As someone with Bipolar Disorder, I am no stranger to depression. Although Bipolar depression has its differences, it shares many factors with Major Depressive Disorders: isolation, changes in appetite, poor sleep, feelings of hopelessness, lethargy, disinterest, which sometimes culminating into suicidal ideation. Sometimes it creeps up slowly as life stressors build, sometimes it is a tidal wave of negative emotions for seemingly no reason.
Everyone has different tools and suggestions because depression is so common. Sometimes it feels overwhelming to get the advice others are so eager to give. A yoga class? But I can barely get out of bed. Talk to a friend? They will think I am a burden. There is a wide spectrum of severity of depression, and the following suggestions are for those who are struggling to move from the couch to check the mail as their crowning daily achievement.
1. No matter when you wake up, do your morning routine
If it’s 3 P.M. and you are lying in bed in the grips of anxiety and depression, getting up seems impossible – and pointless. The point of getting up and going through your routine – take a shower, brush your teeth, get dressed – is to enforce the idea that you haven’t wasted a day. Your day is always worthy of a new start. Even if you don’t accomplish anything else, you may feel better just for the sake of feeling more like yourself.
2. Know your medications
If you are one in 6 Americans on psychiatric drugs, it is important to learn as much as possible about the medications you’re on. Ask your doctor, your pharmacist, and visit websites such as the National Institute of Mental Health (NIMH) or the National Alliance on Mental Illness (NAMI). The goal here is to be well-versed in how long your medication may take to work (usually 4-6 weeks), how it interacts with other drugs, and how long you can expect to stay on an antidepressant or another psychiatric drug.
3. If you can’t reach out in person, reach out online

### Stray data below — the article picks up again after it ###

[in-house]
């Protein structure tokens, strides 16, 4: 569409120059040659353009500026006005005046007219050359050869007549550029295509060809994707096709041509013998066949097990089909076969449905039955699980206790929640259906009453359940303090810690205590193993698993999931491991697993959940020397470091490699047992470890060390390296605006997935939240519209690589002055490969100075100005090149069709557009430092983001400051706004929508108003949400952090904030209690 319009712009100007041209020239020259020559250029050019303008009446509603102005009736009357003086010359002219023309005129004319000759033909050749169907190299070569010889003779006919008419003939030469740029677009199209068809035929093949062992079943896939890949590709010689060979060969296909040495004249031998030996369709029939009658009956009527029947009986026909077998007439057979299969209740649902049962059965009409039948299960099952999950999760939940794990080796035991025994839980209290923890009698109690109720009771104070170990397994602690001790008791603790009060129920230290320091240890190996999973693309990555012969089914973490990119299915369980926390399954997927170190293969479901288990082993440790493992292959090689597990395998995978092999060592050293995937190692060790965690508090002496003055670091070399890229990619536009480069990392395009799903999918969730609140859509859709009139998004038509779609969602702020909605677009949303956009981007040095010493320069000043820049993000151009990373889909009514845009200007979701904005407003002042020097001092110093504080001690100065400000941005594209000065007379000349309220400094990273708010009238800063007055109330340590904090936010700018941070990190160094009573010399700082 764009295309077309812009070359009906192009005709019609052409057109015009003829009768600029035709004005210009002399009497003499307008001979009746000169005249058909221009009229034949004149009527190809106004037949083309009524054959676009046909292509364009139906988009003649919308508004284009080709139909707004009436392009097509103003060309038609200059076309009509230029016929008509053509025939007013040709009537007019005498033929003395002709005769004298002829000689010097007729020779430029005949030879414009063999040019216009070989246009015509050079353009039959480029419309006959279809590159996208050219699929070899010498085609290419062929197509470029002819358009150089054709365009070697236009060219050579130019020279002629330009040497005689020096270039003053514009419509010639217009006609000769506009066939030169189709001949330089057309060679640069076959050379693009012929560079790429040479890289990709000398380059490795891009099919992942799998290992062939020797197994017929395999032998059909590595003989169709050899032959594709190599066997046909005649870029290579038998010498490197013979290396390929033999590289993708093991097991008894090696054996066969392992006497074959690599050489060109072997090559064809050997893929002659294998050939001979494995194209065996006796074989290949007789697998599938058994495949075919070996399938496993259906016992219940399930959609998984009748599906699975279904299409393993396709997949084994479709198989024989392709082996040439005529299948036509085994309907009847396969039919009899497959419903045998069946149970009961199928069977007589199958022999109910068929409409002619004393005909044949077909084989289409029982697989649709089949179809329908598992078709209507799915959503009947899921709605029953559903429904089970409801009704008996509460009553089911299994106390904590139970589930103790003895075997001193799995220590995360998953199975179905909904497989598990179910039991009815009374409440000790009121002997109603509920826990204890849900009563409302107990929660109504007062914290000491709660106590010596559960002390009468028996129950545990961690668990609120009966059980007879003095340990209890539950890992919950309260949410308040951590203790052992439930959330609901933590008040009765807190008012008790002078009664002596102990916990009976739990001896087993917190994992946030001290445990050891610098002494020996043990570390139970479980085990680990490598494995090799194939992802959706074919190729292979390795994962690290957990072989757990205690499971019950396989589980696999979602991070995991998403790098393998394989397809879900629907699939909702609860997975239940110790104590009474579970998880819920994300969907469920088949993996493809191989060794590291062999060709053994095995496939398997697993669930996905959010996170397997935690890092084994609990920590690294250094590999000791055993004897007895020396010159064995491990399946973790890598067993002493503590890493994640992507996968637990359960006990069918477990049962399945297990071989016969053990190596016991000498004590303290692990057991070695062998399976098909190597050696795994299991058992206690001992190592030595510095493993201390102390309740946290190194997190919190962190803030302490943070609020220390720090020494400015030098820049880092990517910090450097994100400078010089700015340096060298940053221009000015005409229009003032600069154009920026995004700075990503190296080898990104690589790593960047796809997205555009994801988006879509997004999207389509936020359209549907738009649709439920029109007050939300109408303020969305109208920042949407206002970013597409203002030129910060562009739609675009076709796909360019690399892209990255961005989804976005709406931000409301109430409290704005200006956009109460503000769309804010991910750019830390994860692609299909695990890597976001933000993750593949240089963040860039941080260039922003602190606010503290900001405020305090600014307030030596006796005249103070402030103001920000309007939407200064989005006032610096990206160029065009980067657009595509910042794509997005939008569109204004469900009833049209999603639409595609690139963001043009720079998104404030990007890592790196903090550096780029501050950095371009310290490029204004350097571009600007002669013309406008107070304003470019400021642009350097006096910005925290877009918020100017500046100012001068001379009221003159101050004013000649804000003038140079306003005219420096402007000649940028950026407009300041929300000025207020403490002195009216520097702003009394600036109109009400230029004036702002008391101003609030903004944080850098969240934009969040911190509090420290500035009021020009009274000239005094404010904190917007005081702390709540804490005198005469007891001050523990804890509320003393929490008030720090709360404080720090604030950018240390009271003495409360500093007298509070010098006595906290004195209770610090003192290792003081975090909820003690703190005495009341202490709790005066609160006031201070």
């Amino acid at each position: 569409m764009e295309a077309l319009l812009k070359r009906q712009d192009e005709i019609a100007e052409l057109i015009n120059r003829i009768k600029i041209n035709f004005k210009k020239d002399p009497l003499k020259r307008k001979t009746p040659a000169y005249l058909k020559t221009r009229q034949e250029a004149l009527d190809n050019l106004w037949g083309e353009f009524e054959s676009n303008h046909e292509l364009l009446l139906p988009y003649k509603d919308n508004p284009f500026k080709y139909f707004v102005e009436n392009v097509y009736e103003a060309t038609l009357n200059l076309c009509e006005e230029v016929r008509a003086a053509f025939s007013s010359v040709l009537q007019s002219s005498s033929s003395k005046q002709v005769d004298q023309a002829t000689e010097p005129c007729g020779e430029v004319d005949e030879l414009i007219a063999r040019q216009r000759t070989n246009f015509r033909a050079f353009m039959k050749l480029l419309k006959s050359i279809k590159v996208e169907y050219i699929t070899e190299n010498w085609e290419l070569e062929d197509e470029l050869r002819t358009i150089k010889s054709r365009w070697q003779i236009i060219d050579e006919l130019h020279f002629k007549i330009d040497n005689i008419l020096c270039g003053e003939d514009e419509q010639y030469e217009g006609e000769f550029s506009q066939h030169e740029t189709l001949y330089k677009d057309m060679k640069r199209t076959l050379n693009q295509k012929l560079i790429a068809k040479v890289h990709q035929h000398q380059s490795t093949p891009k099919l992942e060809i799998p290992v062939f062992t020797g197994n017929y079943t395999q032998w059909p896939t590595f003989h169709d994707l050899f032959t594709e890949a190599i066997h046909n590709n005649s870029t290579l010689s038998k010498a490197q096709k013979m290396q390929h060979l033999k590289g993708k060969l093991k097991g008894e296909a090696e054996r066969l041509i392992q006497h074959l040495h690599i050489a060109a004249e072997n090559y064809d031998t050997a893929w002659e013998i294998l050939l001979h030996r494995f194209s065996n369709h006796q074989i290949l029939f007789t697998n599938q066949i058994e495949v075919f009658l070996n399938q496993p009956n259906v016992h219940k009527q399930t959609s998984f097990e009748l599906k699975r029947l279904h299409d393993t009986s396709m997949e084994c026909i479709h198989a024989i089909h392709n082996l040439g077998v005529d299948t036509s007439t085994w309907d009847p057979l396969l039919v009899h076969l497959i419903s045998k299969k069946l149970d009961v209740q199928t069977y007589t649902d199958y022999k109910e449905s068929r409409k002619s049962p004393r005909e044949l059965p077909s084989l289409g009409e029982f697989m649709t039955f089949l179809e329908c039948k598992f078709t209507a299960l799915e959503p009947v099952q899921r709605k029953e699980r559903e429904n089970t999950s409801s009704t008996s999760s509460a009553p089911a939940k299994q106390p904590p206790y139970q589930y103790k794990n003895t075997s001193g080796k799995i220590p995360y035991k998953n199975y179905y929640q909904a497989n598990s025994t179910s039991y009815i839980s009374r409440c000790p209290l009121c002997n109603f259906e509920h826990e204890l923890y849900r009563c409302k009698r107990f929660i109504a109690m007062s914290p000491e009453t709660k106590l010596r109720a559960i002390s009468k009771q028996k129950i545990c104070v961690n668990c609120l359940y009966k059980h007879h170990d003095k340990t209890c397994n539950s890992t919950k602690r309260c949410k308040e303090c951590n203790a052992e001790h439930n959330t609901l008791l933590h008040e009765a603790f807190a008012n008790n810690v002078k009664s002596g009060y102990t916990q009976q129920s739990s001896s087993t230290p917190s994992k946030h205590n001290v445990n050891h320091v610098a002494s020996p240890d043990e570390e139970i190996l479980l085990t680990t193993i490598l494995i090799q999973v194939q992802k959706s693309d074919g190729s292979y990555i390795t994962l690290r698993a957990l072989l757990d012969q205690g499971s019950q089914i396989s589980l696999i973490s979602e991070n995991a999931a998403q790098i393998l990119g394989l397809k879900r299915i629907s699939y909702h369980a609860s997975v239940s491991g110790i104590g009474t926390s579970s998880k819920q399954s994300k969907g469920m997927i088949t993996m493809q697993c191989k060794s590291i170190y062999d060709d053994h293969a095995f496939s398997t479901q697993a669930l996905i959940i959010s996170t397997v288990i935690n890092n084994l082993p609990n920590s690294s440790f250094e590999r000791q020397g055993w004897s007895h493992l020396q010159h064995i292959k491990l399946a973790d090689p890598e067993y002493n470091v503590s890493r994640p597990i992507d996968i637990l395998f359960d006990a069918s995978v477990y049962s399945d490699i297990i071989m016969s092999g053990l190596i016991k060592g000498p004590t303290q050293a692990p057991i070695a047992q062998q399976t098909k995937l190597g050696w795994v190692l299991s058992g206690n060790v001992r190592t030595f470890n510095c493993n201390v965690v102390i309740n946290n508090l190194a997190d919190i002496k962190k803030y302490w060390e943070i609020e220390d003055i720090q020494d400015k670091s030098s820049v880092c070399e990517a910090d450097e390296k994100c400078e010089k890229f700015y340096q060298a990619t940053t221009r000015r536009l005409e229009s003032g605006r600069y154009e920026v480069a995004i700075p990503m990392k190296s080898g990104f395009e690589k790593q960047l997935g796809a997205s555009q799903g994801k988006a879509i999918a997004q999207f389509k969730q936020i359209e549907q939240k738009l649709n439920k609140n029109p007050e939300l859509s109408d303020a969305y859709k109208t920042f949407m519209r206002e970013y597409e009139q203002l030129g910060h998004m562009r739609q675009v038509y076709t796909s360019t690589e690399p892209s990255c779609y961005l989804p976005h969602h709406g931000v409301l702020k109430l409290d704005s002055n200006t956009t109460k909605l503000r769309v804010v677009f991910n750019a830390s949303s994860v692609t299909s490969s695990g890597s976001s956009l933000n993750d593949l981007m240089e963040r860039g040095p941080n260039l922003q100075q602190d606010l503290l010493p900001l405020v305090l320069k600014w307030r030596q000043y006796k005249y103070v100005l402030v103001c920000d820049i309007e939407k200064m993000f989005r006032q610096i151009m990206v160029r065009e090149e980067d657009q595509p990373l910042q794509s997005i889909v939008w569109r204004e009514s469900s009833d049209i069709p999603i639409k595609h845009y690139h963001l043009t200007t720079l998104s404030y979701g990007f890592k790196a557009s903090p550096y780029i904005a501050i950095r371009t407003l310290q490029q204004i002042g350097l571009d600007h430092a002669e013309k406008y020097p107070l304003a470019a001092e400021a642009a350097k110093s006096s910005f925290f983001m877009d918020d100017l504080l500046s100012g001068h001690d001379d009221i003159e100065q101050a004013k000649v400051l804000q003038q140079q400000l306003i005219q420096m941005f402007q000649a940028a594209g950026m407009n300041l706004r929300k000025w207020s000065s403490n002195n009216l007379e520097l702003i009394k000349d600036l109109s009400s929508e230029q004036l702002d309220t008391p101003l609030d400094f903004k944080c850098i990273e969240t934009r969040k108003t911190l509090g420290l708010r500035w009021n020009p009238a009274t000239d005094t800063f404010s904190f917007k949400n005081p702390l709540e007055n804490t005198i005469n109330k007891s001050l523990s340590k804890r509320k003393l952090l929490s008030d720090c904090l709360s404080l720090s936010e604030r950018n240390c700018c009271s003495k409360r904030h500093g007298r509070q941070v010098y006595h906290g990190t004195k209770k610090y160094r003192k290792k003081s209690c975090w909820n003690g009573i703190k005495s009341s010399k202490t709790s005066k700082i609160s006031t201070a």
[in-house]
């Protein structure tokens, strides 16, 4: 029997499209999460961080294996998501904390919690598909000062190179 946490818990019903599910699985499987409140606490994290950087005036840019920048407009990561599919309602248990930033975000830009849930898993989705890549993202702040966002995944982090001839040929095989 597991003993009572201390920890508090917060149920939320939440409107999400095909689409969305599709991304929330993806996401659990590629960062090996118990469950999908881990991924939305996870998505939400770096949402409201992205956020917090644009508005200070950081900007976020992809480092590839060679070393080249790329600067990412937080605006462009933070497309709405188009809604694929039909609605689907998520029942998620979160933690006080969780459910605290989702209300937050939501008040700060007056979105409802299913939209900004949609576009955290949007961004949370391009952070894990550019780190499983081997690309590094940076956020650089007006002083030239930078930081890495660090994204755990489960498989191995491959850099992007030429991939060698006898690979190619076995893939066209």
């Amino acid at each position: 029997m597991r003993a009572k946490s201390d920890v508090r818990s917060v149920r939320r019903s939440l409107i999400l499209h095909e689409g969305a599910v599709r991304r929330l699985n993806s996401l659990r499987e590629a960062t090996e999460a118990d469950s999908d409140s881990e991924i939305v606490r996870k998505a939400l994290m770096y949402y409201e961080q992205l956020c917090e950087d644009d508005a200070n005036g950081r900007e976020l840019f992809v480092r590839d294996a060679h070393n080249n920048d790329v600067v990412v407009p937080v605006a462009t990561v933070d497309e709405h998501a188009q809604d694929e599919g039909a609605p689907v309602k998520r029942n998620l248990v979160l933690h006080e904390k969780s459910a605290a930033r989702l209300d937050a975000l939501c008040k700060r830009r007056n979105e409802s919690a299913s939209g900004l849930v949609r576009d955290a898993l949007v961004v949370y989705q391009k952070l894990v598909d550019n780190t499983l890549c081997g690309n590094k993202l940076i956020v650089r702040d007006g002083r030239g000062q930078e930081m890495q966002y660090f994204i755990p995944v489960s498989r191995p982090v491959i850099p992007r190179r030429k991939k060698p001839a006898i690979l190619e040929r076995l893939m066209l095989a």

In the deepest depths of depression, interacting with others seems too daunting a task, requiring energy to mask the depression. You can join the depression forum online and learn more about how you can cope with depression from people who are dealing or have experienced it. The Reachout App is a solid tool to connect with others with stories similar to your own. For other specific topics, Depressionforums.org is a large forum split into helpful categories where you can post and read stories and questions. Both online services can ease you back into being social with a population that knows something about what you’re going through.
4. Review your course of illness with a mental health professional
What patterns of depression have you seen throughout your life? Have they been situational? Seasonal? Random? At what age did you first experience depression? Sitting down with a therapist to work through these questions may give you a better understanding of the course of illness and start to predict triggers. You may never rid yourself of depression completely, but if you understand its temporary nature it may be easier to cope.
5. If things get serious, have a crisis plan
When depression is at its worst, people may feel so hopeless that they begin to think about suicide or hurting someone else. At this point, inpatient hospitalization for a few days is usually warranted. Know where your nearest hospital is and if they have a psychiatric unit.
You should also:
• Have a list of 3-5 people to call during in an emergency
• Save the National Suicide Prevention Lifeline number: 1-800-273-8255
• Take deep breaths and realize that professionals are waiting to help you. Hospitalization can be scary the first time, but it’s just a tool like anything else.
6. Remember your worth
If you can’t exercise and socialize every day, or if taking Fish Oil supplements hasn’t helped your depression, you’re not alone. Those things do help, absolutely. But for a certain depressed population threshold, small steps can lead to big victories. Keeping a routine, being educated, and having a plan can reinforce your sense of worth even as you battle through the worst of a black depression.
I’ve been living with Bipolar Depression for 20 years, and though it hasn’t abated completely, tracking my moods and working with a therapist and psychiatrist has helped me cope with the fact that I’ll probably need medication for life. There’s no shame in that. Mental illness is like any other illness, and there’s a long way to go in terms of research and medicine. For now, remember your worth and your strengths, and take baby steps toward recovery from each episode.
Helpful sources to remember:
• www.reachout.life or the Reachout App
• NAMI – medications: http://www.nami.org/Learn-More/Treatment/Mental-Health-Medications
• NIMH – medications: https://www.nimh.nih.gov/health/topics/mental-health-medications/index.shtml
• Depression Forums: https://www.depressionforums.org/
• National Suicide Prevention Lifeline: 1-800-273-8255